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Reality and Good PR/Bad PR
A reader writes in with a query:
Aren’t you contradicting yourself when you excoriate Folt’s insistence on PR above all, and then run down Hanlon’s attempt at being honest about the problems that Dartmouth has?
A good question to be sure. My concern in both cases is about the relationship of PR to on-the-ground reality. Carol Folt, it seems to me, acted as if positive PR were her main aim; students’ experience at the College was less important than outward appearances.
I fleshed out this idea in a post entitled Carol Folt: All is PR, but the best illustration of Folt’s attitude is the inadvertent admission by the College’s website designer that he had made no substantive changes to the College’s site, but he put up a new design nonetheless because the Folt administration wanted to be able to trumpet progress. Here is the IP’s depiction of events:
In contrast, here is how the website designer himself described in an interview what had occurred:
Jim Kim played the same game. For example, he rushed the renovation of the Hanover Inn so that it would be ready for Commencement. Crews worked around the clock, and the College jousted aggressively with the Town of Hanover in order to finish the project — all so that Kim could boast about the project to the many visitors who descend on Hanover in June. He felt that he needed a marquee achievement, and he was willing to waste tens of millions of dollars to get it. As for the deeper, longterm interests of Dartmouth College, well, Kim was not very concerned by that question.
Where does that leave Phil Hanlon? As we have documented over and over again, Phil has been endlessly energetic in trumpeting the College’s efforts to combat sexual assault. No story in the national media about higher education’s fight against assault is complete without a mention of Dartmouth — and preferably a picture of the College and a quote from Phil about how sexual violence is hijacking Dartmouth’s potential.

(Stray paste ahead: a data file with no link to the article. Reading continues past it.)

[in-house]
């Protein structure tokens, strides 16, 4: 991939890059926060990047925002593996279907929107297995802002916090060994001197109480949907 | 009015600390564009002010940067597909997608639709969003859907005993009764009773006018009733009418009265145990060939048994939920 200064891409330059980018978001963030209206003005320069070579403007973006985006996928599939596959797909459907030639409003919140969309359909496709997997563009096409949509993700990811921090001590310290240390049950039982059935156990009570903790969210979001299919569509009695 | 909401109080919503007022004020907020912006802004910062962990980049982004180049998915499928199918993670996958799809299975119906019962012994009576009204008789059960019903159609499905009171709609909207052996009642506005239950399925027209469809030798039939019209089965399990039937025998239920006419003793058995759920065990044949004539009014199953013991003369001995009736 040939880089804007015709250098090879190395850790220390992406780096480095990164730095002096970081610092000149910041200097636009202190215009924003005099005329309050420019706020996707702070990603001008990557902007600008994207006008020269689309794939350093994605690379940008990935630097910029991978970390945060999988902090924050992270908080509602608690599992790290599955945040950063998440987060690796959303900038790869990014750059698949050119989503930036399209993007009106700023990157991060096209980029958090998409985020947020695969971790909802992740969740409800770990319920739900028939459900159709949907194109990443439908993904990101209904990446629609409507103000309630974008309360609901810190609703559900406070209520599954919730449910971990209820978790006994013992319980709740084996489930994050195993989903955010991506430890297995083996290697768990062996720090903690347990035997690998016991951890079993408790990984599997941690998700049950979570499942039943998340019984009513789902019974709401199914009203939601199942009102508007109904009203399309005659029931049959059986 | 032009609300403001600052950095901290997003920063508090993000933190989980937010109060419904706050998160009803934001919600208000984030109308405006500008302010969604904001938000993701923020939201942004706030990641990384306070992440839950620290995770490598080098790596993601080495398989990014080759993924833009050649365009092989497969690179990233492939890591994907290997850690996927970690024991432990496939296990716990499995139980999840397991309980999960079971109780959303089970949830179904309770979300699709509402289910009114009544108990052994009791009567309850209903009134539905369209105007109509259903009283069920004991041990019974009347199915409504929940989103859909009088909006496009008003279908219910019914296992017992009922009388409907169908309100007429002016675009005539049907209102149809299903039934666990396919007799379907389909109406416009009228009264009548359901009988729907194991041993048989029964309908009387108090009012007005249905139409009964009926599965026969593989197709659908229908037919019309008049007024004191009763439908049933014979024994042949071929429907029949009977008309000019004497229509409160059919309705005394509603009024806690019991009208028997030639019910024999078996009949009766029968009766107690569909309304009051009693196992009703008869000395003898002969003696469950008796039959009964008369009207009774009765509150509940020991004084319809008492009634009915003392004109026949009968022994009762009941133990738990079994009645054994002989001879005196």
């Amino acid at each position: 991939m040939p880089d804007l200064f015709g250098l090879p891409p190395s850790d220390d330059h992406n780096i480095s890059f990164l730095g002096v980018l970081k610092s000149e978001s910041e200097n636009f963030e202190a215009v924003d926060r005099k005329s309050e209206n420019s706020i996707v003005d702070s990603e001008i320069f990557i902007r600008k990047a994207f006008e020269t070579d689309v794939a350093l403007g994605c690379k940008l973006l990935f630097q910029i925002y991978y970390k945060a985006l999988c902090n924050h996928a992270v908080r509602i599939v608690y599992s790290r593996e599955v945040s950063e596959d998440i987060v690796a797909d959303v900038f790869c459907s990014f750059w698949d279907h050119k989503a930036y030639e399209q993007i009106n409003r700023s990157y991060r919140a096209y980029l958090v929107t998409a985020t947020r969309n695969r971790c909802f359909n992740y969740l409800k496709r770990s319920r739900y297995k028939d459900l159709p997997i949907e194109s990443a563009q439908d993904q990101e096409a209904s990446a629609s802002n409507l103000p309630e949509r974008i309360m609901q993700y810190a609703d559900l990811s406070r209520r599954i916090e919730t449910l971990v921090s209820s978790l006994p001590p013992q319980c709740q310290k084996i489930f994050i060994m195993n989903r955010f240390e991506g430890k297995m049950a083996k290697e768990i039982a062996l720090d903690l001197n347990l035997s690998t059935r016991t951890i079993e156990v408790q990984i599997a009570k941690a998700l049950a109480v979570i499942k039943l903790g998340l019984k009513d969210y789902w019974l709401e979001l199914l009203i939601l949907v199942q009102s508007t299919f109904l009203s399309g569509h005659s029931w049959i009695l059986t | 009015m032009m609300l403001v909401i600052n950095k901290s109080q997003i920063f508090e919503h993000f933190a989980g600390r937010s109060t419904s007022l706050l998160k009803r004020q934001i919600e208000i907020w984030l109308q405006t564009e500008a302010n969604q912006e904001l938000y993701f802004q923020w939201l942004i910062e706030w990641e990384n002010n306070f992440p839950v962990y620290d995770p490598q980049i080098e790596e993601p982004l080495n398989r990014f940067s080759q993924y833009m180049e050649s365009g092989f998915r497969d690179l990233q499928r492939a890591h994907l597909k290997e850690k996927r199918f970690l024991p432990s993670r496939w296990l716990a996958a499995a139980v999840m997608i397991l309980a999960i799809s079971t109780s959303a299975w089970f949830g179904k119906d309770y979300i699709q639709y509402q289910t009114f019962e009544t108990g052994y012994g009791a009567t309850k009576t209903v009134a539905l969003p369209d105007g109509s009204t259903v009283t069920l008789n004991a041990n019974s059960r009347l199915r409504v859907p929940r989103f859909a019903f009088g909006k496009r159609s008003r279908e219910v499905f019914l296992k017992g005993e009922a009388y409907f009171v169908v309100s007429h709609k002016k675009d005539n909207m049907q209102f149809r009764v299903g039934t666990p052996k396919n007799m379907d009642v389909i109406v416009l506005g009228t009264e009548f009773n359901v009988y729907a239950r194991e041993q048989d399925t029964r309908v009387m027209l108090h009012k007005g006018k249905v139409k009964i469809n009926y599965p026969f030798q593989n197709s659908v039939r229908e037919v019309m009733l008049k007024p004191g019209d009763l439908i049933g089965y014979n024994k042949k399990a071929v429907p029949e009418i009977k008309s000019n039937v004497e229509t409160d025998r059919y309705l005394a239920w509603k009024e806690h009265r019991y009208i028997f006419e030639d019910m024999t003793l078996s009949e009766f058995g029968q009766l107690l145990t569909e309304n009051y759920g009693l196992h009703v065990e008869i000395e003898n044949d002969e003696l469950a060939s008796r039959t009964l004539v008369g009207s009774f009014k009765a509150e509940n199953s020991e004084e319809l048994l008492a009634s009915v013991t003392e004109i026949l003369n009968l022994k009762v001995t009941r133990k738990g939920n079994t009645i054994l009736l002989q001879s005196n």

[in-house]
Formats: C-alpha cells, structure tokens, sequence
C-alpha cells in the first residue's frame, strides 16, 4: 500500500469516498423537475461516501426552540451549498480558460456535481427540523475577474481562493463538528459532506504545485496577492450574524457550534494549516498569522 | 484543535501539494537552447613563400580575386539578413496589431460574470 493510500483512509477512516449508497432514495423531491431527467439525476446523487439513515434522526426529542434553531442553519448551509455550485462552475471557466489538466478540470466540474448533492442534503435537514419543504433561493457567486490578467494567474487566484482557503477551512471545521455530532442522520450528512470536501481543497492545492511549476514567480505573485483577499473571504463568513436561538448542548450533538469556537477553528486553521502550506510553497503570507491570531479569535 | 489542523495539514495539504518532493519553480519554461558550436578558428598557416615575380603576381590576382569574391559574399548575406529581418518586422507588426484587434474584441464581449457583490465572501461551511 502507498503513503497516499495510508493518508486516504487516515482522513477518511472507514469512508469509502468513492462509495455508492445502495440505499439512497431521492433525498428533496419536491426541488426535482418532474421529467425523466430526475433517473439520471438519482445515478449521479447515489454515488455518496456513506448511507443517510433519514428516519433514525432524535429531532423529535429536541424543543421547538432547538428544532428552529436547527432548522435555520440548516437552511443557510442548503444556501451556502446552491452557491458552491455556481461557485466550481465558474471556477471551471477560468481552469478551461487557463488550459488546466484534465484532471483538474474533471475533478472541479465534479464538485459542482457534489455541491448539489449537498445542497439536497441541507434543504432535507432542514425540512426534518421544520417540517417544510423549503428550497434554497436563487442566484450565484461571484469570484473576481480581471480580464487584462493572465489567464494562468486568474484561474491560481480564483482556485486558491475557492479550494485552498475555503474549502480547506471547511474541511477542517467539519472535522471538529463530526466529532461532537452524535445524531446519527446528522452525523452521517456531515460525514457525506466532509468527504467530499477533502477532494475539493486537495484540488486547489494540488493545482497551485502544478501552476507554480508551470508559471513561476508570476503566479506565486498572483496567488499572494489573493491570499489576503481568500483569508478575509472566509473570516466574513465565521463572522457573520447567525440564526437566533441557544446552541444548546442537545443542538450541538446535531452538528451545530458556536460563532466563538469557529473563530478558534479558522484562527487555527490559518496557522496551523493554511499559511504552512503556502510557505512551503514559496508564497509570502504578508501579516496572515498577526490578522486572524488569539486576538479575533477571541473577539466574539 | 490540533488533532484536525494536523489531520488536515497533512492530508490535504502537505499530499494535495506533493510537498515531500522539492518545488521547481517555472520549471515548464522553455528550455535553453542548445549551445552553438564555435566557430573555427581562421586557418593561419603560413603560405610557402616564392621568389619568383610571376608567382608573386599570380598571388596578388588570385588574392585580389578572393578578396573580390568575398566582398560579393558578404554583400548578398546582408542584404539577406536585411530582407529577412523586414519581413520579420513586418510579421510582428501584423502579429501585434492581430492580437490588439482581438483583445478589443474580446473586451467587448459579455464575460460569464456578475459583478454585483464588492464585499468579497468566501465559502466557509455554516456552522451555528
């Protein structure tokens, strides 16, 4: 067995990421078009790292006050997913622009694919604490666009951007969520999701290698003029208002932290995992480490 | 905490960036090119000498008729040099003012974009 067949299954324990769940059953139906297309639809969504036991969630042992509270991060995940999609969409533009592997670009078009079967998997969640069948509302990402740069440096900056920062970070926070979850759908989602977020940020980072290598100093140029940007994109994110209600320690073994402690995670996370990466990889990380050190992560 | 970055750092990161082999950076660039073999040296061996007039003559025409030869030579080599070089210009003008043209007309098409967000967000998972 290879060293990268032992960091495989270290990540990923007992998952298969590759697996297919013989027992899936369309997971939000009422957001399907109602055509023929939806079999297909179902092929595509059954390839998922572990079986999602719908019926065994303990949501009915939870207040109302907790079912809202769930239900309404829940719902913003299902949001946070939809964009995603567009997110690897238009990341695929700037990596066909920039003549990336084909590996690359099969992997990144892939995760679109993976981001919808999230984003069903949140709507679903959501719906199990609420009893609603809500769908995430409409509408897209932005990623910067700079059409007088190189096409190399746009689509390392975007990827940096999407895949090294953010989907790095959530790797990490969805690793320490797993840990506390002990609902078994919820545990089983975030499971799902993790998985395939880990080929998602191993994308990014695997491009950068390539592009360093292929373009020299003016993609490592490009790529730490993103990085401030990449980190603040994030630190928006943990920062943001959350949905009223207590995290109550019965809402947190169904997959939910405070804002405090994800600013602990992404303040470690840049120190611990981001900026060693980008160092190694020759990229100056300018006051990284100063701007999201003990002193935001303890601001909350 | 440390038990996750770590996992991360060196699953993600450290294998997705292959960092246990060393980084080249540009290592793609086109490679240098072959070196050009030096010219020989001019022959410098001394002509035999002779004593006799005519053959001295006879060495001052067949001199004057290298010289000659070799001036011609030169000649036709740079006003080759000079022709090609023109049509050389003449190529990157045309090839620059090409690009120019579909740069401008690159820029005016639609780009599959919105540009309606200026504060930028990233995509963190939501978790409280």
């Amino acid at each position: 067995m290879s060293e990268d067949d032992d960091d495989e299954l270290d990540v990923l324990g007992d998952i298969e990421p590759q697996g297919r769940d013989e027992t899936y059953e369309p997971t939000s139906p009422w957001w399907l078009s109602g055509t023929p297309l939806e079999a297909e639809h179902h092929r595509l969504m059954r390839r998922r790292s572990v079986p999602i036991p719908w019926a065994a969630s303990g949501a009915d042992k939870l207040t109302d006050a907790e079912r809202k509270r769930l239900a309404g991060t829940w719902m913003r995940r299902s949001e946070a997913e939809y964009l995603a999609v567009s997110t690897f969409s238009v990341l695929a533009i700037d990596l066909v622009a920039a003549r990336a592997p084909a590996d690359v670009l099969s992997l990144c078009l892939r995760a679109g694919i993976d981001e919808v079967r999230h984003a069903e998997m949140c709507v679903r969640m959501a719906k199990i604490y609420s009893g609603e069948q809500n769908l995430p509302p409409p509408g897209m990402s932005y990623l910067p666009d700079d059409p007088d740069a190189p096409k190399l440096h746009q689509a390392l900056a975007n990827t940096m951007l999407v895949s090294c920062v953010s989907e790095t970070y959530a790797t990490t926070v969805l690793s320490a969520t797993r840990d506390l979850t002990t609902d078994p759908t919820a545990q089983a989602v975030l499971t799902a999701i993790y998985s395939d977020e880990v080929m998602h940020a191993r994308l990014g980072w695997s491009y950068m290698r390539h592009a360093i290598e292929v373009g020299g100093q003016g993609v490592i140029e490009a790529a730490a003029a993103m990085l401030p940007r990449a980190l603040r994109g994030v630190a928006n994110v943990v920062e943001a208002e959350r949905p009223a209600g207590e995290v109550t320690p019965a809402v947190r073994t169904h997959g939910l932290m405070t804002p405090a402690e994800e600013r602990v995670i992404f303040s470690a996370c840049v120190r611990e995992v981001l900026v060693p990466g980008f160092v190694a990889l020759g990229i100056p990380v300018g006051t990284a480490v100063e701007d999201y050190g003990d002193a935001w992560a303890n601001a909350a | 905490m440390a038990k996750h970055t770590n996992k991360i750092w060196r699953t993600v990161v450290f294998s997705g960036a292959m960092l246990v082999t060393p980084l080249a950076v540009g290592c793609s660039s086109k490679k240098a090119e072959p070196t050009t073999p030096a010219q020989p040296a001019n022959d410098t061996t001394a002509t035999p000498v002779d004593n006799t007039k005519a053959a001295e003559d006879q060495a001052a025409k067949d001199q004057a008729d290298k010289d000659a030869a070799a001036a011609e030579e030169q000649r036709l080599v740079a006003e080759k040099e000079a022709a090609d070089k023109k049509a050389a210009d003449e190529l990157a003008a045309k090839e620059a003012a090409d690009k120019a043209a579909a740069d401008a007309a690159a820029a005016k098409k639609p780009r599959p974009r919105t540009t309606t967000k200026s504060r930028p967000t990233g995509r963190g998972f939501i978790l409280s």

What purposes are achieved by this ostentatious self-flagellation? Does Dartmouth have a greater problem in this area than other schools? Certainly we have never had an incident similar to the one that occurred at Yale, where fraternity brothers loudly chanted that a woman’s protestations and lack of consent could happily be ignored. The College’s PR arm has never put out any statistics comparing Dartmouth to her sister schools, nor have the other Ivy schools (whose leaders seem quite happy to let Phil walk point week after week).
We must distinguish between Phil’s anti-assault programs, committees, support offices and student training efforts on the one hand, and his loud public efforts to tell the world what his administration is doing on the other. Just what institutional goal is served by forevermore associating the College with rape in the public mind?
Fight the good fight, Phil, but are you being accurate in having the world believe that student life is more dangerous at Dartmouth than at other schools? Are you making students safer in Hanover by doing so? And are you improving the College’s standing in the world by your cringing protestations of guilt? As far as I see things, no, no, and no.
Addendum: An alert reader writes in:
Proof of Dartmouth’s PR disaster: At a “Junior Mother’s lunch” at my son’s high school this week, a FLORIDA STATE alum asked me about Dartmouth’s “rape problem”!!!
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